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U.S. Department of Health and Human Services

Attacking biothreats

Key Accomplishments: Project BioShield

When a bioterrorist attacked in September 2001 by sending anthrax through the mail, our nation awoke to the fact that we were ill-prepared to fight bioterrorism. Although bioterrorism attacks are high impact with stark health consequences, in the United States, such attacks have been low frequency, so pharmaceutical companies had no incentive to invest the millions of dollars necessary to develop drugs and other medical products. Yet, our nation needed to be better prepared for these threats and able to protect the health of Americans should an attack occur.

The federal government needed a way to entice companies to develop the drugs, vaccines, diagnostic tests, and medical devices to save lives following a chemical, biological, radiological or nuclear (CBRN) attack. Federal agencies also needed funding to stockpile these products to use in an emergency.

Recognizing this necessity, Congress passed the Project BioShield Act of 2004. Through Project BioShield, BARDA has supported the late-stage development and procurement of 21 medical countermeasures – the drugs, vaccines, and medical devices that our nation would use to protect Americans following a CBRN emergency. 

Developing and procuring critical medical countermeasures   

Project BioShield helped to accelerate the research, development, purchase, and availability of effective medical countermeasures against CBRN agents. In 2004, there were few effective medical countermeasures available for purchase. BARDA has worked extensively with partners across government through the Public Health Emergency Medical Countermeasures Enterprise (PHEMCE) to coordinate efforts to develop these drugs, vaccines, therapeutics and devices.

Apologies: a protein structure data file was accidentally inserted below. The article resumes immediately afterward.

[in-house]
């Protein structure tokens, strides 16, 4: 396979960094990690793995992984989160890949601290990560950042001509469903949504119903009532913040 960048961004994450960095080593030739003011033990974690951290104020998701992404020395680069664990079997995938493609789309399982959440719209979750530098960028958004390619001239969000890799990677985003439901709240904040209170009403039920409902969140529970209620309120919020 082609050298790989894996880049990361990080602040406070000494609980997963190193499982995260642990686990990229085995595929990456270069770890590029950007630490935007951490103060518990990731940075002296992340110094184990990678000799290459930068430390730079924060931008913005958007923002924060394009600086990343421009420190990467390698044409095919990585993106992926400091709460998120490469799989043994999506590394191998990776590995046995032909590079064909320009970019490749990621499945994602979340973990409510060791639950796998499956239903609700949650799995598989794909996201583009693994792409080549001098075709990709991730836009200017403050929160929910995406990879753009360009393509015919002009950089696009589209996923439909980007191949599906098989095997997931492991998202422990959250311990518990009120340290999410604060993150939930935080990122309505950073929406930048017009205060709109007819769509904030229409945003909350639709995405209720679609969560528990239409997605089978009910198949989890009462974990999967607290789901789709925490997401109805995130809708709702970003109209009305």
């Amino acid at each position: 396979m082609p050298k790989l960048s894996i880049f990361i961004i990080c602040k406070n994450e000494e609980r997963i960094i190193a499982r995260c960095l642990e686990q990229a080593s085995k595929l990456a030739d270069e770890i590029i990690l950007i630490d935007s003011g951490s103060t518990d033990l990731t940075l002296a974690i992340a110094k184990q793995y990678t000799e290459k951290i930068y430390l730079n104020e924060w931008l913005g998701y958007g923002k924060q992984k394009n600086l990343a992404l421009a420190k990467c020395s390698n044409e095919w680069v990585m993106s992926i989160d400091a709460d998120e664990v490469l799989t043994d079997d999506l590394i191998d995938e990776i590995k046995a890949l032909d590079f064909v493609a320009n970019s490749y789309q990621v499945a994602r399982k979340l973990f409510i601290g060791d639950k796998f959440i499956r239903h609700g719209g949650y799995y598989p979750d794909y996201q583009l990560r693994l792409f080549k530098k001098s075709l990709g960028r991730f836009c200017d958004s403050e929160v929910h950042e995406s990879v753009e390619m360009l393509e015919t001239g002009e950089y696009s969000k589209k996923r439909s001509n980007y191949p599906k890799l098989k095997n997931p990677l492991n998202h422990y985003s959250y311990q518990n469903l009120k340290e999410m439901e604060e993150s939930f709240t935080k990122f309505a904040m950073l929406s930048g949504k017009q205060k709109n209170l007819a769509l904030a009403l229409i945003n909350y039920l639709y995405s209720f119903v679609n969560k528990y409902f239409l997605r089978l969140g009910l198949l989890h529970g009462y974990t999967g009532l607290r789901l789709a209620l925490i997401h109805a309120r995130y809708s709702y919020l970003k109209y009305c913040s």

Of the 21 medical countermeasures supported under Project BioShield, 14 have been added to the Strategic National Stockpile for use in the event of an emergency. Six of these products are licensed or approved by the FDA. Several more products are expected to achieve approval by the FDA in 2017 and 2018.

Project BioShield has been used to procure medical countermeasures that can be used by at-risk populations. A Project BioShield-supported botulinum antitoxin is now licensed for pediatric use and has been used to treat naturally occurring cases of botulism in infants, children, adults, and elderly patients in the United States and Mexico. Under Project BioShield, ASPR/BARDA sponsored development of three anthrax antitoxins that are now licensed or approved with pediatric dosing recommendations and purchased the products. ASPR/BARDA purchased radiation medical countermeasures that can be used to treat children as well. The program also procured a smallpox vaccine that could be given to people with HIV or atopic dermatitis as well as to pediatric patients and nursing or pregnant women. 

Supporting research and development

Developing medical countermeasures is a lengthy process, and ASPR/BARDA has worked with its PHEMCE partners to strengthen the medical countermeasures development pipeline. ASPR/BARDA has supported over 80 advanced research and development projects and many of these candidates have transitioned to ASPR/BARDA from other PHEMCE partners. Promising products supported under ASPR/BARDA’s advanced research and development program have transitioned and are now supported under Project BioShield; ASPR/BARDA can purchase the products that reach FDA approval or could be used under emergency use authorization from FDA. 

The Path Forward

The successes of Project BioShield and the improved coordination under the PHEMCE have attracted the attention of pharmaceutical companies large and small. Partnerships with these companies are vital to ensuring that we implement sustainable preparedness programs.

Since 2004, Project BioShield has made significant progress in preparing the nation to respond to a variety of CBRN attacks, but gaps still exist and there is much work to be done.  The Project BioShield program, as part of an integrated PHEMCE, is poised to address challenges and fill gaps so that we can be better prepared to protect health and save lives in the event of a CBRN emergency.

  • This page last reviewed: December 13, 2016